By asking for a chin rest before each time you lift your hand, you are waiting for your dog’s consent. If they perform the chin rest, they are giving consent. If they stop the chin rest, they are withdrawing consent. Breaking down the procedure into small steps helps your dog get used to what is about to happen, and makes it easy for them to choose to participate. Remember to reward your dog each time to let them know they’re doing a great job!

Once your dog is ok with you lifting your hand and moving close to their head, you can increase the difficulty. Ask for a chin rest and touch their head gently. Now your dog is able to consent to a new step! The end goal is to increase the difficulty step by step until your dog is able to consent to you giving them an eye drop, without needing any force or restraint. You simply need to ask for a chin rest!

This dog is choosing to perform a chin rest to get eye drops
A chin rest is a common start button in cooperative care.
Photo credit: Sarah Dixon.  

What happens if our dog says “No”?

If we increase the difficulty too fast, our dog may choose not to give consent. Whenever your dog moves away from the chin rest, respect their answer and stop what you were doing. This is their way of telling you that they are uncomfortable. In fact, you should still reward your dog with a treat for moving away. Rewarding your dog for saying “yes” and also rewarding for saying “no” is what truly gives your dog a choice, because it makes both answers acceptable. It also teaches our dogs that calmly moving away is a great way to say “no”, instead of using stronger actions such as growling or snapping. They learn that all they need to do is move away, and the scary procedure will stop.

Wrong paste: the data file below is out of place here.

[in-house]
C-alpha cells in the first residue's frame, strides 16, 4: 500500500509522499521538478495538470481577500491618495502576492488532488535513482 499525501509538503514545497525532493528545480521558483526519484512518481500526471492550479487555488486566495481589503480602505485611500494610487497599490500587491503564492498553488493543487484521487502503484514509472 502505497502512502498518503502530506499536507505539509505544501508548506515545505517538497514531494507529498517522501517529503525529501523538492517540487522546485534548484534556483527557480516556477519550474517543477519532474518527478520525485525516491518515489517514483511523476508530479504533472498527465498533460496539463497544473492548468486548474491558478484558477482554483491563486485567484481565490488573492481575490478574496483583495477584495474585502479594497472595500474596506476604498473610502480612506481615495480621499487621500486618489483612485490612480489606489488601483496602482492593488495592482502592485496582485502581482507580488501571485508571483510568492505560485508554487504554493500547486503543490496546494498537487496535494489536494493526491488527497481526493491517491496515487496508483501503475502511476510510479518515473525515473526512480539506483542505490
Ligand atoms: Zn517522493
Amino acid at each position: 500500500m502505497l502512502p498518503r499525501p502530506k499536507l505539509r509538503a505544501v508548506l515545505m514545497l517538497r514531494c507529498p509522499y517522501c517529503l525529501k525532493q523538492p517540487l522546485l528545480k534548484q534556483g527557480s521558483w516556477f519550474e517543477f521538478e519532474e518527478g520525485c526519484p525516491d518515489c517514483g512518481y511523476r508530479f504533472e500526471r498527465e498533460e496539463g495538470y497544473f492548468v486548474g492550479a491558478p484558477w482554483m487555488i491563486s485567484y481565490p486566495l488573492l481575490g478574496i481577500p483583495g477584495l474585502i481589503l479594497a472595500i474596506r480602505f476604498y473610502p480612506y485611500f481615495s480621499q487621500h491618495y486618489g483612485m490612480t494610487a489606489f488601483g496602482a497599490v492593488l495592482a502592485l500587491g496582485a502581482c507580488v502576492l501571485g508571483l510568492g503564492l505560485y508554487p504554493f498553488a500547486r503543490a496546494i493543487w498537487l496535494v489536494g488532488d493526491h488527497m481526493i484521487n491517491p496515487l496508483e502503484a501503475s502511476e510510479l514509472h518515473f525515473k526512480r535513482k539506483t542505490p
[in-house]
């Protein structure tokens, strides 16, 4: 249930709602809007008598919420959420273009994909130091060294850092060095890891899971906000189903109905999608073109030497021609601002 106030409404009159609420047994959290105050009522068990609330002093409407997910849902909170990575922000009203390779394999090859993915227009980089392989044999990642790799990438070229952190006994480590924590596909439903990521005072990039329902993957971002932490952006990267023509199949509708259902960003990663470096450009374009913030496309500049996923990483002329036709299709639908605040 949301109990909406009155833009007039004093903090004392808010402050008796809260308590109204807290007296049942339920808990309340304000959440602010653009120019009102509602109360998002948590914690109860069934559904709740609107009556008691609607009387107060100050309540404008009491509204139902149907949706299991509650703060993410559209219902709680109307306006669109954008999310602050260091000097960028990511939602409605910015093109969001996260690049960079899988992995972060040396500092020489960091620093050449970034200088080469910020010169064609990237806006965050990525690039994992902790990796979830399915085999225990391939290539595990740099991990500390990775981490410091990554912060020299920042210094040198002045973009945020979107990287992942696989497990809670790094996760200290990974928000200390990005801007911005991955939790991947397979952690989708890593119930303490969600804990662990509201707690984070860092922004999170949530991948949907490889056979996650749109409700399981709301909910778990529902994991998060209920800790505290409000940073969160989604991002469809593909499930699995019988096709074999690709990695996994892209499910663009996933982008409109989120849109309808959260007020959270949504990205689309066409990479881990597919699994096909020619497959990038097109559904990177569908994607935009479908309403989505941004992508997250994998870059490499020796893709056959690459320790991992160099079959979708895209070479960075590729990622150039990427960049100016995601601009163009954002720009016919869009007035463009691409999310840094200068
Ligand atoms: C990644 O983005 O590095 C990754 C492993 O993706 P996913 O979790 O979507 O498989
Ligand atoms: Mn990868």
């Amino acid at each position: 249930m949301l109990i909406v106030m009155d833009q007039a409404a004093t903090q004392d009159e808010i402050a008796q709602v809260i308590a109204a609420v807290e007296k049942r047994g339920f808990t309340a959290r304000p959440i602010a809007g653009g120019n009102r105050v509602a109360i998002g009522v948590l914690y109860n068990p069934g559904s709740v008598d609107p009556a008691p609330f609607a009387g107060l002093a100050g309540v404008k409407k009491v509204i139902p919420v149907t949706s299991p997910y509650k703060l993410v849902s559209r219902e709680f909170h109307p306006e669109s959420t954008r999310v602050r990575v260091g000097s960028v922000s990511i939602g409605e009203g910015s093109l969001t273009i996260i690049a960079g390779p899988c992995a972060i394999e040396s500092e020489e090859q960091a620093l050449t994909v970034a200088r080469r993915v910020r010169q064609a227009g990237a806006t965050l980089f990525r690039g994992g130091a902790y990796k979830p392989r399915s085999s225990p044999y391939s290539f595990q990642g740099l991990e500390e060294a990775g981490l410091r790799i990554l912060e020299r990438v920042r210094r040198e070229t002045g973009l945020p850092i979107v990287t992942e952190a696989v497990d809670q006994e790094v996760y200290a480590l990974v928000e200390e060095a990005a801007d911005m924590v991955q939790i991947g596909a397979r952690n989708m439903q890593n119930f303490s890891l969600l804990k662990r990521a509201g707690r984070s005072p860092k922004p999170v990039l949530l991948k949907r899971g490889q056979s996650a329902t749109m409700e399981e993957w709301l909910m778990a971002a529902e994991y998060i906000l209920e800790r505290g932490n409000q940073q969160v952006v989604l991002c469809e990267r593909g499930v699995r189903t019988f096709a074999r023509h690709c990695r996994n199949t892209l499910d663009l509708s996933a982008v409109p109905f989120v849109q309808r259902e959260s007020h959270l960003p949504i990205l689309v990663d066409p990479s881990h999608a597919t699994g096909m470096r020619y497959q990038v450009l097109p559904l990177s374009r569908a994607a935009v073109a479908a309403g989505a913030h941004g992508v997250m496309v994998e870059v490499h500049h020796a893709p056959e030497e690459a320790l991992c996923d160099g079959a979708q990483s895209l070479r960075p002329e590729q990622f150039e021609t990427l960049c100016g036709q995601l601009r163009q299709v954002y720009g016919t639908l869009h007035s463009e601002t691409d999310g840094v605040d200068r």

There can be many reasons why your dog is saying “no” and not giving consent. It could be that the task is too difficult, and your dog is not ready yet. Continue practicing an easier step, and think about what you can do to help your dog be more comfortable with the more difficult steps. A lack of consent offers information about how our dogs are feeling, and gives us the chance to adjust our training plan to help our dog succeed. If your dog has consented to a procedure before but is suddenly saying “no”, it may be that the environment is too distracting, your dog needs a break, or they’re just having a bad day. Give them a treat, end the training session, and practice again another time. Never punish your dog for not wanting to participate in a handling procedure. 

Respecting our dogs when they say “no” is the most important part of cooperative care, since the whole point is to give dogs control. In emergency situations where we cannot accept no as an answer, do not offer the choice at all. If we ask for our dog’s consent, then we must honour their answer.  

Cooperative care takes a lot of work and practice, but we owe it to our dogs to acknowledge and respect their feelings. In the long run it makes things safer for both the dog and the human. Vet visits, grooming and bath time become a much less stressful event, improving our dog’s quality of life! Instead of forcing our dogs to do something they are scared of, we can help them feel confident enough to choose to do it. Will you start adding cooperative care to your daily training routine to reduce stress in your dog’s life?